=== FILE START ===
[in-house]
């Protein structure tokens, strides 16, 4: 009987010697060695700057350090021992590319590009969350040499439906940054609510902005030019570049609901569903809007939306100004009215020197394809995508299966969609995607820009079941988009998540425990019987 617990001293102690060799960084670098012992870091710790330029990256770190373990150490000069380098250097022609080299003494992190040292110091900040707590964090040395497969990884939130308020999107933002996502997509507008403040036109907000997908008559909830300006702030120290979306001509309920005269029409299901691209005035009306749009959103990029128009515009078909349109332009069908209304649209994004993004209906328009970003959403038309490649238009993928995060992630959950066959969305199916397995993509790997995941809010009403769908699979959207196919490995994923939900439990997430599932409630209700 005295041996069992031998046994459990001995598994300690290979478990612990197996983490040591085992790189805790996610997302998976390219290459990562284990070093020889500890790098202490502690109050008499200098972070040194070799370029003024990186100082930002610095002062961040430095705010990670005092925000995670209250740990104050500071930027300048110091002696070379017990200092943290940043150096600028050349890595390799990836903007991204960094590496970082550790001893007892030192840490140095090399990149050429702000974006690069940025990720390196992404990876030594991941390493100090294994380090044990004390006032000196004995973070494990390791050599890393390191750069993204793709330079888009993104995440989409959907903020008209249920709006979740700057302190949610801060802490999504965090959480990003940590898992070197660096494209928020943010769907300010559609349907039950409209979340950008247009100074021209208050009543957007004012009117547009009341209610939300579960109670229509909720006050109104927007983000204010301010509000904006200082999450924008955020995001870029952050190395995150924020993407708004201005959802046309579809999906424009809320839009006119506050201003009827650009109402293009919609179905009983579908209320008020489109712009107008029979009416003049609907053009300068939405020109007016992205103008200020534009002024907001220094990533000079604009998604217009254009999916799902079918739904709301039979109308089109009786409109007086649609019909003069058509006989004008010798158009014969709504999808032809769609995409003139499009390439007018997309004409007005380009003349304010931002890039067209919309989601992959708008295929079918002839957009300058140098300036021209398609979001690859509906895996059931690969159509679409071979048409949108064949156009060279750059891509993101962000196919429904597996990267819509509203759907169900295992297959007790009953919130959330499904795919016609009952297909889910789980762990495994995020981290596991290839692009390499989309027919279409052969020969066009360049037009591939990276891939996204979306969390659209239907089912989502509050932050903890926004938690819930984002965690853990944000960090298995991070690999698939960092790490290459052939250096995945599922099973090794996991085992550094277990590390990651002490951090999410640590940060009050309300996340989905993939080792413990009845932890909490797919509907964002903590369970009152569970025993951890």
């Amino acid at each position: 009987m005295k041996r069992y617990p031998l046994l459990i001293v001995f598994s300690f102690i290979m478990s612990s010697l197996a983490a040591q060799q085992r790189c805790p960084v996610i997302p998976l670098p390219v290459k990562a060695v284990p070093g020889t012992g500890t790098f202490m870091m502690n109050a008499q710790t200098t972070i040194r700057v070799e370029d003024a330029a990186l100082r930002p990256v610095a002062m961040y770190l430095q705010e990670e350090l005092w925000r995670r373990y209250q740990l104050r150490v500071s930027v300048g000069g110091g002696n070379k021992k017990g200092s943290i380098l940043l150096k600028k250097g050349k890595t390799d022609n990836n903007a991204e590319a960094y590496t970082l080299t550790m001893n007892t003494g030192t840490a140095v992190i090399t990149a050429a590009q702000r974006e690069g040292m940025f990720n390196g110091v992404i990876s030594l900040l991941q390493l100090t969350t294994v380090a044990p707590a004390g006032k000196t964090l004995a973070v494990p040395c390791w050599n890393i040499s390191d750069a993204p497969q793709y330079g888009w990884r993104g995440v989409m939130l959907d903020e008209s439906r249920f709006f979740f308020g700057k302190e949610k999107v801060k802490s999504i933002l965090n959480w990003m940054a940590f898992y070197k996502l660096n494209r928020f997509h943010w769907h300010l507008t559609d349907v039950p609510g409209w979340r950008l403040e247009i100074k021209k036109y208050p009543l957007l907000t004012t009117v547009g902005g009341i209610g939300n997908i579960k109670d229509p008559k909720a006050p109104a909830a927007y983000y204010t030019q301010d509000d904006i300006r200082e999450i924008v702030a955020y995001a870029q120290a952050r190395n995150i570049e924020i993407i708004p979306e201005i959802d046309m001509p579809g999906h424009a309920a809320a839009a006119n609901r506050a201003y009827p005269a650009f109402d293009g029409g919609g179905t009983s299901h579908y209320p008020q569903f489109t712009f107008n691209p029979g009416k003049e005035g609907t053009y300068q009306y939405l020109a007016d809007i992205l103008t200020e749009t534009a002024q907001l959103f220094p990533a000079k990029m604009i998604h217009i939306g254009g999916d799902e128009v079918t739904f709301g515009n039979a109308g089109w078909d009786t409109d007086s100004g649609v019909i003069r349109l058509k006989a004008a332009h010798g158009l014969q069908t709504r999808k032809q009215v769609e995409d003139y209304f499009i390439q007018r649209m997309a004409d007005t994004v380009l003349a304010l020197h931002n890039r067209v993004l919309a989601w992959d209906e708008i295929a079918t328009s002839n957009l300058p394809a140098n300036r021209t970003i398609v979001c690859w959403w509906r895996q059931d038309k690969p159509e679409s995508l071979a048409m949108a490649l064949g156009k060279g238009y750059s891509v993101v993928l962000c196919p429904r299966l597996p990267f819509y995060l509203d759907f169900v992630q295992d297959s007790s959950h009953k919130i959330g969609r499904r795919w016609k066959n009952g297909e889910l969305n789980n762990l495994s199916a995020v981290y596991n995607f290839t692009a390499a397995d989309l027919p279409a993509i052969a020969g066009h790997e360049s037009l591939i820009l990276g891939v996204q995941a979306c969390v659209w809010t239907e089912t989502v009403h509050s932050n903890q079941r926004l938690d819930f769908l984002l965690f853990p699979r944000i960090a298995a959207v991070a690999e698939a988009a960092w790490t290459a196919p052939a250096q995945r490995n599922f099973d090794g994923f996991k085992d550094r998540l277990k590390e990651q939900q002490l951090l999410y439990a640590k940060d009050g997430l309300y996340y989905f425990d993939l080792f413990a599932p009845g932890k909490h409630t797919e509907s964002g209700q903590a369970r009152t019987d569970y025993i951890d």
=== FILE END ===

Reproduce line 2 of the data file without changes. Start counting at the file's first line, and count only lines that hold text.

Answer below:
């Protein structure tokens, strides 16, 4: 009987010697060695700057350090021992590319590009969350040499439906940054609510902005030019570049609901569903809007939306100004009215020197394809995508299966969609995607820009079941988009998540425990019987 617990001293102690060799960084670098012992870091710790330029990256770190373990150490000069380098250097022609080299003494992190040292110091900040707590964090040395497969990884939130308020999107933002996502997509507008403040036109907000997908008559909830300006702030120290979306001509309920005269029409299901691209005035009306749009959103990029128009515009078909349109332009069908209304649209994004993004209906328009970003959403038309490649238009993928995060992630959950066959969305199916397995993509790997995941809010009403769908699979959207196919490995994923939900439990997430599932409630209700 005295041996069992031998046994459990001995598994300690290979478990612990197996983490040591085992790189805790996610997302998976390219290459990562284990070093020889500890790098202490502690109050008499200098972070040194070799370029003024990186100082930002610095002062961040430095705010990670005092925000995670209250740990104050500071930027300048110091002696070379017990200092943290940043150096600028050349890595390799990836903007991204960094590496970082550790001893007892030192840490140095090399990149050429702000974006690069940025990720390196992404990876030594991941390493100090294994380090044990004390006032000196004995973070494990390791050599890393390191750069993204793709330079888009993104995440989409959907903020008209249920709006979740700057302190949610801060802490999504965090959480990003940590898992070197660096494209928020943010769907300010559609349907039950409209979340950008247009100074021209208050009543957007004012009117547009009341209610939300579960109670229509909720006050109104927007983000204010301010509000904006200082999450924008955020995001870029952050190395995150924020993407708004201005959802046309579809999906424009809320839009006119506050201003009827650009109402293009919609179905009983579908209320008020489109712009107008029979009416003049609907053009300068939405020109007016992205103008200020534009002024907001220094990533000079604009998604217009254009999916799902079918739904709301039979109308089109009786409109007086649609019909003069058509006989004008010798158009014969709504999808032809769609995409003139499009390439007018997309004409007005380009003349304010931002890039067209919309989601992959708008295929079918002839957009300058140098300036021209398609979001690859509906895996059931690969159509679409071979048409949108064949156009060279750059891509993101962000196919429904597996990267819509509203759907169900295992297959007790009953919130959330499904795919016609009952297909889910789980762990495994995020981290596991290839692009390499989309027919279409052969020969066009360049037009591939990276891939996204979306969390659209239907089912989502509050932050903890926004938690819930984002965690853990944000960090298995991070690999698939960092790490290459052939250096995945599922099973090794996991085992550094277990590390990651002490951090999410640590940060009050309300996340989905993939080792413990009845932890909490797919509907964002903590369970009152569970025993951890």